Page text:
United States v. Tsarnaev
What's at Stake
Whether the district court committed reversible error in excluding mitigating evidence that Dzhokhar Tsarnaev’s older brother had previously committed three brutal murders in the name of jihad, where the defense’s central mitigation theory was that he had acted under his brother’s influence and had a lesser role in the offense.
In 2013, 19-year-old respondent Dzhokhar Tsarnaev joined his 26-year-old brother Tamerlan Tsarnaev in placing two bombs near the finish line of the Boston Marathon—a grievous and shocking act of terrorism.
In the sentencing phase of a capital trial, defendants are entitled to introduce any evidence in mitigation that might support a jury verdict of life rather than death. Dzhokhar sought to introduce evidence in mitigation that Tamerlan, his older and only brother, had previously enlisted an accomplice to commit a brutal triple murder and robbery on the ten-year anniversary of September 11, 2001. Tamerlan bound, beat, and slit the throats of three men (one a childhood friend) in the name of jihad. This evidence supported Dzhokhar’s core mitigation theory that his older brother was a violent jihadist who influenced him to participate in the Boston Marathon bombings and was more culpable for those crimes. But the district court excluded all mention of it. Dzhokhar was sentenced to death.
Amici—the ACLU, ACLU of Massachusetts, the National Association of Criminal Defense Lawyers (NACDL), and the Rutherford Institute—submitted this brief arguing that the district court’s exclusion of this mitigating evidence violated the Federal Death Penalty Act (FDPA). The FDPA allows relevant mitigation evidence to be excluded only if it creates a “danger of creating unfair prejudice, confusing the issues, or misleading the jury.” We argue that none of those grounds applies here, and the trial court’s exclusion of the evidence was therefore legal error.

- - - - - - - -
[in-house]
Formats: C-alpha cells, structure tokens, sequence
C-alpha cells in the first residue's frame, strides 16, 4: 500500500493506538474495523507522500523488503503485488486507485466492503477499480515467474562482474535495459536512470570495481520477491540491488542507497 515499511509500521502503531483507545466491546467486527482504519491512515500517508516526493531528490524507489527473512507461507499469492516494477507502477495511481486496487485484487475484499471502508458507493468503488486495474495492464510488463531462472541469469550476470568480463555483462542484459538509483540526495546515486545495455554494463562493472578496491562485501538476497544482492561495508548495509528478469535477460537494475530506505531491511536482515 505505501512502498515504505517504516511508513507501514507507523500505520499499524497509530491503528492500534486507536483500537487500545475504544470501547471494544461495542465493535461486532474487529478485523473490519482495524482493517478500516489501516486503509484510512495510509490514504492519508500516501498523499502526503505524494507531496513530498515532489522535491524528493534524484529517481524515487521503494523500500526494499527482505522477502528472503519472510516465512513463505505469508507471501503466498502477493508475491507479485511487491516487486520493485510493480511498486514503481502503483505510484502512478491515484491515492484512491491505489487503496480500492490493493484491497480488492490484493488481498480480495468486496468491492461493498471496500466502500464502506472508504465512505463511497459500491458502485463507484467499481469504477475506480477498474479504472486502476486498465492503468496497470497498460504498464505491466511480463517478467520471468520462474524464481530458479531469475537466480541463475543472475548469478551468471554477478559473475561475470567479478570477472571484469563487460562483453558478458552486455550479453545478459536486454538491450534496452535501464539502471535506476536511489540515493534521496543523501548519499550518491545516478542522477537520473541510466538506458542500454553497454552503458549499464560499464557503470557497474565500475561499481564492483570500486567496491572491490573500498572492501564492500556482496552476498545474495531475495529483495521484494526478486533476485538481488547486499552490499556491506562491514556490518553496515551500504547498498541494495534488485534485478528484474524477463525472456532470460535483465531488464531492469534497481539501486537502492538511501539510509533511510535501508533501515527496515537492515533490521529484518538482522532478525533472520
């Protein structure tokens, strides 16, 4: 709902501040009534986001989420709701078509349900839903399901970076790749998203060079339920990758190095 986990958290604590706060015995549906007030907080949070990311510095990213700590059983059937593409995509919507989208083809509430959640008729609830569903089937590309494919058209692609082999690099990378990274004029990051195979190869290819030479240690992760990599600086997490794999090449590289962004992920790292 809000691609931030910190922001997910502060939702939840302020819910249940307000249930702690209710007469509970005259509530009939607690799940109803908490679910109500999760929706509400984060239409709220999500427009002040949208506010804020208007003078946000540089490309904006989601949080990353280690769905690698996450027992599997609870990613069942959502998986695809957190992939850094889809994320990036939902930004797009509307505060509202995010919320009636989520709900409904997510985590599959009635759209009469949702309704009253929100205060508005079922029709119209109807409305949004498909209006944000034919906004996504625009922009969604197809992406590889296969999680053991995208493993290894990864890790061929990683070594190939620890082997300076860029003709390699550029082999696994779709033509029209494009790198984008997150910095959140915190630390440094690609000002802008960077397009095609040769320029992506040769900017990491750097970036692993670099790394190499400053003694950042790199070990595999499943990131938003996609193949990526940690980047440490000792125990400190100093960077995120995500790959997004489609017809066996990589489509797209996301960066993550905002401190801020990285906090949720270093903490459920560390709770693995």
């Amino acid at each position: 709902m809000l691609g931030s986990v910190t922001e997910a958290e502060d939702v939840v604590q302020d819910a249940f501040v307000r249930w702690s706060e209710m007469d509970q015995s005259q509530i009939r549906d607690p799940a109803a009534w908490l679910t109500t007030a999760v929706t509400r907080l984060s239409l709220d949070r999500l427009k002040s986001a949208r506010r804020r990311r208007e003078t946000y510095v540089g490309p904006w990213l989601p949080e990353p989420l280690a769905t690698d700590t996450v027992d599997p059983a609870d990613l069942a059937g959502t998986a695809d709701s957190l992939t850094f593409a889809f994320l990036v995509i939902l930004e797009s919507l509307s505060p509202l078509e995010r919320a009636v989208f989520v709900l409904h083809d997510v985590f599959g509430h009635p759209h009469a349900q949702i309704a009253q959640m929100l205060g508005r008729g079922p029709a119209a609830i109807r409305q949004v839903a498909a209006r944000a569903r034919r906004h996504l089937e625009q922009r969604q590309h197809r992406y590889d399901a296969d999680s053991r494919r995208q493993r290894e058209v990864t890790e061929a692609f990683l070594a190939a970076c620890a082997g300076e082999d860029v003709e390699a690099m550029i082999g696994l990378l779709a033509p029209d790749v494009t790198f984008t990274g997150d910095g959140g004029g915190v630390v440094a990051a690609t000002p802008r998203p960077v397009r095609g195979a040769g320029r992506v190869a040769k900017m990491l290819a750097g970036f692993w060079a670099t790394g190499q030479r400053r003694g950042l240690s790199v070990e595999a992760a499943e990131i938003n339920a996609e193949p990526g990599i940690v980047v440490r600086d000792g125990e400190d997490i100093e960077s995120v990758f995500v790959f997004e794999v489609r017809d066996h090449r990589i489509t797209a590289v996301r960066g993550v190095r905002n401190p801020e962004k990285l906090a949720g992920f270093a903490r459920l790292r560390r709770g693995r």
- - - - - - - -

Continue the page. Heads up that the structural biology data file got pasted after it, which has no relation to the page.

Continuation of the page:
The district court excluded this evidence in part because the court considered it a “waste of time” and likely to be “confusing to the jury.” “Waste of time” is not a valid ground for exclusion under the FDPA. And the Government’s concern about a distracting “mini-trial” over the evidence is not a standalone basis for exclusion under the statute, either. And for good reason. Resolving factual disputes core to a mitigation defense at sentencing is not an impermissible “mini-trial”; it is the trial.
The trial court’s “confusion” rationale is also flawed. Determining what happened and whether it supports mitigation is what the jury is for. Under the FDPA, excludable evidence must pose a risk of “confusing the issues.” Issues are confused if the jury uses evidence to draw an impermissible inference. The risk of that here was zero. If the jury credited the evidence, it would have been for the exact—and permissible—purpose for which it was introduced: To show that Dzhokhar acted under Tamerlan’s influence when committing the Boston Marathon bombings.